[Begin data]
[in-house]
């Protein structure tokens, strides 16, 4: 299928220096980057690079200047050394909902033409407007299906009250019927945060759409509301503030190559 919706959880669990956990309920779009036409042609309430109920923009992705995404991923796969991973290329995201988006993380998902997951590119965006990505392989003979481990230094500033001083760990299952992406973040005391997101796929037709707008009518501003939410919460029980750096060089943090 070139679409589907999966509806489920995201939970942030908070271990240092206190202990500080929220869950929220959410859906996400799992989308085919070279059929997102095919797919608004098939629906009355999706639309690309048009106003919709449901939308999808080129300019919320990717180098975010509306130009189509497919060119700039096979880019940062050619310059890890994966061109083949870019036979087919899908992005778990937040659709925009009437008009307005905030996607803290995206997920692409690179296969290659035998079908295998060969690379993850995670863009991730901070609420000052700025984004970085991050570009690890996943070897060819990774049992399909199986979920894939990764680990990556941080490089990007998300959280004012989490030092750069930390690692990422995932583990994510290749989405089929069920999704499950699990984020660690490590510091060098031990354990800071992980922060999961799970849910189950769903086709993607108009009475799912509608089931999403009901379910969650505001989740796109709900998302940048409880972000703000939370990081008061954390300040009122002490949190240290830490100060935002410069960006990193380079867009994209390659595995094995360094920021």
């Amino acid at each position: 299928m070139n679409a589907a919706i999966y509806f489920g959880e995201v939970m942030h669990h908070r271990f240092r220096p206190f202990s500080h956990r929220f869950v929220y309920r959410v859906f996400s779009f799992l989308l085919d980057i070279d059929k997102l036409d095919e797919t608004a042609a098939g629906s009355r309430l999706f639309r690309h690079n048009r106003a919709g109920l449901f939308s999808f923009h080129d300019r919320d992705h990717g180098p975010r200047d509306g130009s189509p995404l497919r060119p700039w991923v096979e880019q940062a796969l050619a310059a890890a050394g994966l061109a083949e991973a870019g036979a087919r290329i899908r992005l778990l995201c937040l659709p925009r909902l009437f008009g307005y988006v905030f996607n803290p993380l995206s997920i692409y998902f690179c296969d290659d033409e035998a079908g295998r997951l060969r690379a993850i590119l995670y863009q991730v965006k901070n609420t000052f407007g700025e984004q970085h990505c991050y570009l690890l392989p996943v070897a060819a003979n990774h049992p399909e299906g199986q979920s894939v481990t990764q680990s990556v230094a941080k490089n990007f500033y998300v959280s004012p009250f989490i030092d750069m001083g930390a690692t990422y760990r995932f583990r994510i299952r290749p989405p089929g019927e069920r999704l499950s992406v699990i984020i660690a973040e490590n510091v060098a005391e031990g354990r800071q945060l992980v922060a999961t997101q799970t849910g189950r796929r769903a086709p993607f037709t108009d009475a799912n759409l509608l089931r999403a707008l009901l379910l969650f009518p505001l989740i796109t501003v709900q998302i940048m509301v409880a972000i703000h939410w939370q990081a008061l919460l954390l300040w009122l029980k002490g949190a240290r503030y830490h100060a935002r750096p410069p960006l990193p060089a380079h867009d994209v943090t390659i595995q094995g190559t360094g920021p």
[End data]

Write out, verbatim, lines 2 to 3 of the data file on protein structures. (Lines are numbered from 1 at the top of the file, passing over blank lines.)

């Protein structure tokens, strides 16, 4: 299928220096980057690079200047050394909902033409407007299906009250019927945060759409509301503030190559 919706959880669990956990309920779009036409042609309430109920923009992705995404991923796969991973290329995201988006993380998902997951590119965006990505392989003979481990230094500033001083760990299952992406973040005391997101796929037709707008009518501003939410919460029980750096060089943090 070139679409589907999966509806489920995201939970942030908070271990240092206190202990500080929220869950929220959410859906996400799992989308085919070279059929997102095919797919608004098939629906009355999706639309690309048009106003919709449901939308999808080129300019919320990717180098975010509306130009189509497919060119700039096979880019940062050619310059890890994966061109083949870019036979087919899908992005778990937040659709925009009437008009307005905030996607803290995206997920692409690179296969290659035998079908295998060969690379993850995670863009991730901070609420000052700025984004970085991050570009690890996943070897060819990774049992399909199986979920894939990764680990990556941080490089990007998300959280004012989490030092750069930390690692990422995932583990994510290749989405089929069920999704499950699990984020660690490590510091060098031990354990800071992980922060999961799970849910189950769903086709993607108009009475799912509608089931999403009901379910969650505001989740796109709900998302940048409880972000703000939370990081008061954390300040009122002490949190240290830490100060935002410069960006990193380079867009994209390659595995094995360094920021």
């Amino acid at each position: 299928m070139n679409a589907a919706i999966y509806f489920g959880e995201v939970m942030h669990h908070r271990f240092r220096p206190f202990s500080h956990r929220f869950v929220y309920r959410v859906f996400s779009f799992l989308l085919d980057i070279d059929k997102l036409d095919e797919t608004a042609a098939g629906s009355r309430l999706f639309r690309h690079n048009r106003a919709g109920l449901f939308s999808f923009h080129d300019r919320d992705h990717g180098p975010r200047d509306g130009s189509p995404l497919r060119p700039w991923v096979e880019q940062a796969l050619a310059a890890a050394g994966l061109a083949e991973a870019g036979a087919r290329i899908r992005l778990l995201c937040l659709p925009r909902l009437f008009g307005y988006v905030f996607n803290p993380l995206s997920i692409y998902f690179c296969d290659d033409e035998a079908g295998r997951l060969r690379a993850i590119l995670y863009q991730v965006k901070n609420t000052f407007g700025e984004q970085h990505c991050y570009l690890l392989p996943v070897a060819a003979n990774h049992p399909e299906g199986q979920s894939v481990t990764q680990s990556v230094a941080k490089n990007f500033y998300v959280s004012p009250f989490i030092d750069m001083g930390a690692t990422y760990r995932f583990r994510i299952r290749p989405p089929g019927e069920r999704l499950s992406v699990i984020i660690a973040e490590n510091v060098a005391e031990g354990r800071q945060l992980v922060a999961t997101q799970t849910g189950r796929r769903a086709p993607f037709t108009d009475a799912n759409l509608l089931r999403a707008l009901l379910l969650f009518p505001l989740i796109t501003v709900q998302i940048m509301v409880a972000i703000h939410w939370q990081a008061l919460l954390l300040w009122l029980k002490g949190a240290r503030y830490h100060a935002r750096p410069p960006l990193p060089a380079h867009d994209v943090t390659i595995q094995g190559t360094g920021p």